PITTSFIELD, Mass. — If Andrea Harrington wants to make the reforms to the criminal justice system that voters elected her to make, it is going to require the right team of staff members.
Here’s an excerpt from another thorough piece by iBerkshires’ Andy McKeever:
And that’s what Harrington has been spending her last month or so looking to build. The district attorney-elect defeated incumbent Paul Caccaviello in the November election and since then has been focusing on finding people she believes in to take leadership roles in the next incarnation of the district attorney’s office.
“The people who voted for me voted for me because they believed in the vision that I articulated. In order to enact that vision, we need to have the right team in place to do that and supports that. We are building a team that supports the vision of the campaign that people voted for and that will necessitate some changes in the office,” the Richmond Democrat said.
“That being said, there are a lot of wonderful, dedicated public servants in the district attorney’s office who want to remain and will continue to do that work. It is going to be a mix of people who have the institutional knowledge and experience of the office and people who are coming with different experiences and different perspectives.”
She brought on the well-respected Francis X. Spina, retired associate justice of the state Supreme Judicial Court, to help smooth the transition from Caccaviello to Harrington. Spina is a Pittsfield native who served in the Berkshire County district attorney’s office, then as a Superior Court and an appeals court judge before taking the bench on the Supreme Judicial Court.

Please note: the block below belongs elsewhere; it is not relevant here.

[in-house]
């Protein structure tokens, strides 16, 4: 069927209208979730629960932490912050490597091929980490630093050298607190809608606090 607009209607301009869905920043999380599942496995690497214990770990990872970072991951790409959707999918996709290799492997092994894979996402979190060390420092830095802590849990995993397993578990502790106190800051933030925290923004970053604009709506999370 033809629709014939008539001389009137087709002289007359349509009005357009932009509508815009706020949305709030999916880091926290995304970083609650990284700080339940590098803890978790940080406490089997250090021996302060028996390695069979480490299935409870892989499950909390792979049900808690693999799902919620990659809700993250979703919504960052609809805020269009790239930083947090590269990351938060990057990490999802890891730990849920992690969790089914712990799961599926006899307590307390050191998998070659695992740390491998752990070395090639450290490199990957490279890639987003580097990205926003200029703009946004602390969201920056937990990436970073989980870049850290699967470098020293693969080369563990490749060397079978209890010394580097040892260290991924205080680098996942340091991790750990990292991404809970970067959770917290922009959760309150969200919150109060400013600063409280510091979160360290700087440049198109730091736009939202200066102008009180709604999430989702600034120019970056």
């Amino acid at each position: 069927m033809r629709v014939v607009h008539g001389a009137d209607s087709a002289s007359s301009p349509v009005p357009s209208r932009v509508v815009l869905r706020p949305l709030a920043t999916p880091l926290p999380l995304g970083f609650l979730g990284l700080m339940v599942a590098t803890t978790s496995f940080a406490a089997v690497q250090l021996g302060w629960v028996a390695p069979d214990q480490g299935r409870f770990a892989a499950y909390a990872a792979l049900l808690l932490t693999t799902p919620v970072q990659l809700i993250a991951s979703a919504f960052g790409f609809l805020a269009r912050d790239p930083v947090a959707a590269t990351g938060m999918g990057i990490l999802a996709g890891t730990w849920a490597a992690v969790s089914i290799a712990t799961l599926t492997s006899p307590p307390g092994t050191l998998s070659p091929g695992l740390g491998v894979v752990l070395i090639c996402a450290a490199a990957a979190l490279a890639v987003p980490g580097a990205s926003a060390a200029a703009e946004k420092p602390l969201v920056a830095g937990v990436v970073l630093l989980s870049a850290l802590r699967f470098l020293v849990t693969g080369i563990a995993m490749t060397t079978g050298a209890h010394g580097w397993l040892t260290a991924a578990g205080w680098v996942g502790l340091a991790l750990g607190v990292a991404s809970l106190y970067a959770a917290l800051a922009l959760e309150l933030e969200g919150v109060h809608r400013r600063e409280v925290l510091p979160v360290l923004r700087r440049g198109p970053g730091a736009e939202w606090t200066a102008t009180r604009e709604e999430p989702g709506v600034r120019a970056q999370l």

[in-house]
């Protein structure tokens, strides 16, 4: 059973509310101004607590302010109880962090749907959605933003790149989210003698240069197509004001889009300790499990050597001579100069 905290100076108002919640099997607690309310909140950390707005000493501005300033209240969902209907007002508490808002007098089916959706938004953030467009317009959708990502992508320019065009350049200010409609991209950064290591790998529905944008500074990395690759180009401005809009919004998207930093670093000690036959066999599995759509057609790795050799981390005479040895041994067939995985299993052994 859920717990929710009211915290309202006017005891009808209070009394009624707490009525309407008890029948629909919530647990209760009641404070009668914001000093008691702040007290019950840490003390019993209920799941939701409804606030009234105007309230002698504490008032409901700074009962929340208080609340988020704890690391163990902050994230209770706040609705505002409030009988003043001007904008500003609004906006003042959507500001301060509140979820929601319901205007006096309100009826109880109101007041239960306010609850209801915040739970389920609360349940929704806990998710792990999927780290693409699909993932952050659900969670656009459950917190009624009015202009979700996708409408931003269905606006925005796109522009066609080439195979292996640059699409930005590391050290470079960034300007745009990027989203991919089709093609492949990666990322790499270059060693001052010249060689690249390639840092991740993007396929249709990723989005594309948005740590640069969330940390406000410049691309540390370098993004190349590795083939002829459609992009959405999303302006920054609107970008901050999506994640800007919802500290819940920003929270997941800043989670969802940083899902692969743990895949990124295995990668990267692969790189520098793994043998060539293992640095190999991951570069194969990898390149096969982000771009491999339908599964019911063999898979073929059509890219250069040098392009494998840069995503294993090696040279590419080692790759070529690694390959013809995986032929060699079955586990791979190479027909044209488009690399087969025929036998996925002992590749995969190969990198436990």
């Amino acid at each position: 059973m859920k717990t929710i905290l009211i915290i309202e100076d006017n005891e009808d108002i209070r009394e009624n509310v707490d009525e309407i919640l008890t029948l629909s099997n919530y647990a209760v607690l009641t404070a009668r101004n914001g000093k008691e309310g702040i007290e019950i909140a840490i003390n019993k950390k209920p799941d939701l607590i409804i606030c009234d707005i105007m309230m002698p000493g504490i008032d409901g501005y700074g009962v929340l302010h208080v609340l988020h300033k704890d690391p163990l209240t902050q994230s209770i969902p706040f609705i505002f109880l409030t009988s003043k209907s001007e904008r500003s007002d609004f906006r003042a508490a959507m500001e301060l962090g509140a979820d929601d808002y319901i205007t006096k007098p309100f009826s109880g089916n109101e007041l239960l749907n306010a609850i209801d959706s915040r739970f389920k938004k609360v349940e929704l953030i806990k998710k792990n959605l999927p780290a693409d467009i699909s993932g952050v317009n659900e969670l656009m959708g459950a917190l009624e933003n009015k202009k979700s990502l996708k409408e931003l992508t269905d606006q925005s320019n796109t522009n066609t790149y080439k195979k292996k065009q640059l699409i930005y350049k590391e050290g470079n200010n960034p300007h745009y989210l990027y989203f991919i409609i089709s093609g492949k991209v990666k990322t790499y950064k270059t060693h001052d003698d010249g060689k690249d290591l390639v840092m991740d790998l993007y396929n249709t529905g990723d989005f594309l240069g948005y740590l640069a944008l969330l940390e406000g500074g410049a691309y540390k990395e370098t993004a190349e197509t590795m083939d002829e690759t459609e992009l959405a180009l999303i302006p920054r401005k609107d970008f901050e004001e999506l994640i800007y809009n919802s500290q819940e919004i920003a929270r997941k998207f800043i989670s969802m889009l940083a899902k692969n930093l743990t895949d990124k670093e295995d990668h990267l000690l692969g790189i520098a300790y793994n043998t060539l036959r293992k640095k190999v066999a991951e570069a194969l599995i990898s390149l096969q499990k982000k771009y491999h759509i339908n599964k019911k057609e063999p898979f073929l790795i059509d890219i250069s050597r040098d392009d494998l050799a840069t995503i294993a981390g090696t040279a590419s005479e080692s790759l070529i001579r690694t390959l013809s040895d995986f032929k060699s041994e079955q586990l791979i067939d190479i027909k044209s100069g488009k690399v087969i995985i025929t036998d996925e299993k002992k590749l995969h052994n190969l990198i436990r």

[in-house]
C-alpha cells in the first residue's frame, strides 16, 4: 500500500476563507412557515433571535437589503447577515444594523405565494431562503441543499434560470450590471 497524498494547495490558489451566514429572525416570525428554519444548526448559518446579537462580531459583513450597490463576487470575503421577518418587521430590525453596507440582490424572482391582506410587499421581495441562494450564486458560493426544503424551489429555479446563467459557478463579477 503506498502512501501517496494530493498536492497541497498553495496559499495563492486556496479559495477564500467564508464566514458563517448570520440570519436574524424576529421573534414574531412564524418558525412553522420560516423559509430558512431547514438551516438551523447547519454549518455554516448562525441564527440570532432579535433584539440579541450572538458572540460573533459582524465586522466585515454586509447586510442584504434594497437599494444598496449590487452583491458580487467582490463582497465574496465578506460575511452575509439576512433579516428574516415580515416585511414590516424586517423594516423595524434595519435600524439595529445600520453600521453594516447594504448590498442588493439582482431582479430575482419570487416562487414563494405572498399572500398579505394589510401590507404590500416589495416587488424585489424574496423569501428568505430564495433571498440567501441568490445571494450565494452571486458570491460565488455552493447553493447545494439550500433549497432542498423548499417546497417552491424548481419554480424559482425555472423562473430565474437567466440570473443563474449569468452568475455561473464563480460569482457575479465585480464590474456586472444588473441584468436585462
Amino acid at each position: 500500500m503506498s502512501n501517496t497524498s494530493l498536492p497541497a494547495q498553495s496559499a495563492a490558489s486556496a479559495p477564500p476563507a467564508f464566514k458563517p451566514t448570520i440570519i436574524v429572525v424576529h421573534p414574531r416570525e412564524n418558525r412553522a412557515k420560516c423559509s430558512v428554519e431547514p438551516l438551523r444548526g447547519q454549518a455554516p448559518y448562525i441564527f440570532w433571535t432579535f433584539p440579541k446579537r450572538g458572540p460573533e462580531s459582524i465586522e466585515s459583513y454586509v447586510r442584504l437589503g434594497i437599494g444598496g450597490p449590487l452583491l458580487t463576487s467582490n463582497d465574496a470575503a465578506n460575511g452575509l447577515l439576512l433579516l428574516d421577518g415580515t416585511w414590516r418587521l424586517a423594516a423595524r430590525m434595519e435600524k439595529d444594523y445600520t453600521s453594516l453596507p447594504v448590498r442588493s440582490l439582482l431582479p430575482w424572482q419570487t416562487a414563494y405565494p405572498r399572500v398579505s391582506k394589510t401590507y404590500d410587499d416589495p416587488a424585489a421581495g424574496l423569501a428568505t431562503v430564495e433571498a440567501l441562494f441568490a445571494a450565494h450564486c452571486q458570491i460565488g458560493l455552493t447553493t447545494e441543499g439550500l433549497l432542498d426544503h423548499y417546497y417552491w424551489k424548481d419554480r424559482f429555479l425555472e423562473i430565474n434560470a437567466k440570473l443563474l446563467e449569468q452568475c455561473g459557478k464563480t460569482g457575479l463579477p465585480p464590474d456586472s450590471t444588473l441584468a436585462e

“He has an interesting perspective because he helped put together [former District Attorney] Tony Ruberto’s administration after he won his race in 1978. And he’s been a Superior Court judge, an appellate judge, he’s been on the SJC, he really has a very high level of expertise in terms of criminal law. He was also very involved with the board of bar overseers, so he has a lot of expertise around ethical issues,” Harrington said.
“We have been looking at the organization structure of the office. We’ve been looking at what Dave Sullivan does in Hampshire and Franklin County because he has a different kind of organization structure that supports what I would call a more progressive vision for the office.”
At the same time, she brought on Karen Bell to oversee Superior Court cases. Harrington had put feelers out to the legal community that she was looking for a strong prosecutor and Bell’s name was routinely mentioned.
“Immediately we clicked. Karen has been a prosecutor for 20 years. She is in the homicide division in Hampden County. She has some specialization in cold cases. And she has a reputation for being a tough prosecutor but very fair and completely ethical,” Harrington said.